Pardon me for missing last Friday’s post. Summer is a convenient excuse, so I’ll use it. I’m still working on building believable antagonists using Sean Mactire’s book Malicious Intent: A Writer’s Guide to How Murderers, Robbers, Rapists, and Other Criminal Think. In it, Mactire offers three factors in creating a great antagonist: the Four Basics (irresponsibility, self-indulgence, interpersonal intrusiveness, and social rule-breaking), a mental illness, and one or more characteristics from the list I posted on June 22, 2012. So far, I’ve covered eight of the thirteen mental illnesses Mactire covers. Today is the Narcissistic Personality Disorder (NPD).
Mactire says, “Narcissists have little concern for the welfare of others, but then pretend to care. At least five of the following factors must be evident:”
- Has inflated sense of self-worth with related fantasies
- Has constant need for attention
- Becomes emotionally unstable after being criticized or defeated
- Lacks ability to empathize
- Assumes others will treat him or her well without the need to reciprocate, feels entitled to “special treatment”
- Needs to exploit other people
- Believes his or her own problems are unique
- Preoccupied with fantasies of unlimited success and power, beauty, brilliance, or love
- Preoccupied with feelings of envy
PubMed Health says it “is a condition in which people have an inflated sense of self-importance and an extreme preoccupation with themselves.” Sounds like every teen-ager I’ve ever known (including myself). However, this disorder goes beyond simple self-involvement and selfishness. There’s an element of obsession to this delusional person. They react with rage, shame, or humiliation when criticizes, and have no concern of other people’s feelings. Wiki.answers.com says Hitler and Stalin were both NPD’s, and suggest that Joan Crawford and Simon Cowell may also be sufferers. (I bring these people up as examples, not to humiliate them, but to get this personality trait more firmly anchored in your mind.)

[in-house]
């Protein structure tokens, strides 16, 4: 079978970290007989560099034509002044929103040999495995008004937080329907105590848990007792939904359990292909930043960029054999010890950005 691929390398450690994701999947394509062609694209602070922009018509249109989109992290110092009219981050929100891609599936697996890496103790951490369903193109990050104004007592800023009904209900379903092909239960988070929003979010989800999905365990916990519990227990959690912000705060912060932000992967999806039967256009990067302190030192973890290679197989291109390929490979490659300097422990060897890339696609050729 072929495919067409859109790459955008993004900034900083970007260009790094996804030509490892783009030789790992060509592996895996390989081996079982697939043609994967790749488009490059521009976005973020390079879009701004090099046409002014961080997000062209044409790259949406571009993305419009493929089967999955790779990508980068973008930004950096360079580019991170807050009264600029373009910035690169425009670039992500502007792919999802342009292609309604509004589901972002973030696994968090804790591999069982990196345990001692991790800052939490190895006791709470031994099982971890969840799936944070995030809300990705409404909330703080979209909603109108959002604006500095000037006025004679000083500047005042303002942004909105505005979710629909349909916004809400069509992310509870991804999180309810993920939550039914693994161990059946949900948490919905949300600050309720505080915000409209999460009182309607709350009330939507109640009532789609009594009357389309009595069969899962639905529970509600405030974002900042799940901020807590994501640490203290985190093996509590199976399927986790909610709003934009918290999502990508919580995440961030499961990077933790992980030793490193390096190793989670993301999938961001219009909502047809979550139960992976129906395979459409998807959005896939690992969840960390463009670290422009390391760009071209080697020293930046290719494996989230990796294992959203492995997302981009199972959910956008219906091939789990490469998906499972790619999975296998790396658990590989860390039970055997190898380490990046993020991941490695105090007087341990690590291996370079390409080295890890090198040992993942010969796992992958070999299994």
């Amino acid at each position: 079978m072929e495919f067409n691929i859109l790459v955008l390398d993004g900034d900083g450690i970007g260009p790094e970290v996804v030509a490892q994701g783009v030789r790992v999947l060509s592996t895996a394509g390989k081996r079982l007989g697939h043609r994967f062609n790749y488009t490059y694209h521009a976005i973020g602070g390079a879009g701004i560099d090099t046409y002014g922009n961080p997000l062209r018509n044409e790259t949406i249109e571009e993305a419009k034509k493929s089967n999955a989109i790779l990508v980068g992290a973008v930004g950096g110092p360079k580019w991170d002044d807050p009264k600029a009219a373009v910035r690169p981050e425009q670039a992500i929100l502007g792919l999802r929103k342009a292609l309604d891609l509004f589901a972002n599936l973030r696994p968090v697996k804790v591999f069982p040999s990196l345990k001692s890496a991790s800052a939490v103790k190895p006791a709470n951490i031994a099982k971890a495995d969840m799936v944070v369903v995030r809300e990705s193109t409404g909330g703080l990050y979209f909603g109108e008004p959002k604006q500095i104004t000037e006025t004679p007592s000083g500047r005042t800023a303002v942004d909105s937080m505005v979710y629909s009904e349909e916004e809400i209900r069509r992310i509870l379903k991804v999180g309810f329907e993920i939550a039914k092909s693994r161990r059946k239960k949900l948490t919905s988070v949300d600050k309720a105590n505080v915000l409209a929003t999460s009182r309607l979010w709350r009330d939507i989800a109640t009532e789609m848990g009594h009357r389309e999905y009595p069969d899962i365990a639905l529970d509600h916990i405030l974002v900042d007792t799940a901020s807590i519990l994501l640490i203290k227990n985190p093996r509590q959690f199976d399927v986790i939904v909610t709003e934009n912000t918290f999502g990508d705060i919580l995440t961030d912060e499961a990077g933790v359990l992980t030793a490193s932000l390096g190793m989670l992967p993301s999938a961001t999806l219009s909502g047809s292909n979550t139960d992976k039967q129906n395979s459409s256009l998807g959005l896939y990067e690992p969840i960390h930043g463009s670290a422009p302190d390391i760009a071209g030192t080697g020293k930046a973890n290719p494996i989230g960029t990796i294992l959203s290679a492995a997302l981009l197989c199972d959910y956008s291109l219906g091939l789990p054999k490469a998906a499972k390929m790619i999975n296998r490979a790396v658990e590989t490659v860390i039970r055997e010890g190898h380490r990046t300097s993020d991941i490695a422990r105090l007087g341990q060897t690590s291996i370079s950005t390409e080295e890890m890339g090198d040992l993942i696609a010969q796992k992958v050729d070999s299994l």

For fiction, I’ll apply this disorder to a personality trait and see what happens. Today I choose the ESTP, or “Promoter.” He is witty and clever, bringing excitement to even mundane events. He always has tickets to the latest shows or sporting events, he knows the best restaurants (where the waiters know his name), and he has a hearty appetite for the finest things in life: wine, expensive cars, fashionable clothing. He’s attentive to others and smooth in social settings. He knows exactly what words to say, when to say it, and what everybody’s name is. He’s so in tune with people that some mistakenly believe he has empathy. Reality is that he’s really good at reading people’s faces and body language. He watches people, collecting data to use for his own purpose: sell the customer. He’s willing to do whatever it takes to achieve his goal. (The first character that came to my mind when researching this personality type was Patrick Jane from The Mentalist.)
Now add NPD to this character, and you have someone who will use violent methods to achieve his goals or exact revenge on someone who offers the slightest criticism. He may even take a partner and ruthlessly direct their actions. The NPD Promoter will demand special treatment when he goes into his favorite restaurant, and pity the waitress who forgets his name or what his regular drink order is. Equally at risk are family members who don’t recognize his greatness. If Mom forgets that today is the anniversary of his first “great success” (however he defines it), she may be in danger of his wrath.
Can you think of other ways this personality disorder could apply to antagonists? Please share in the comments section.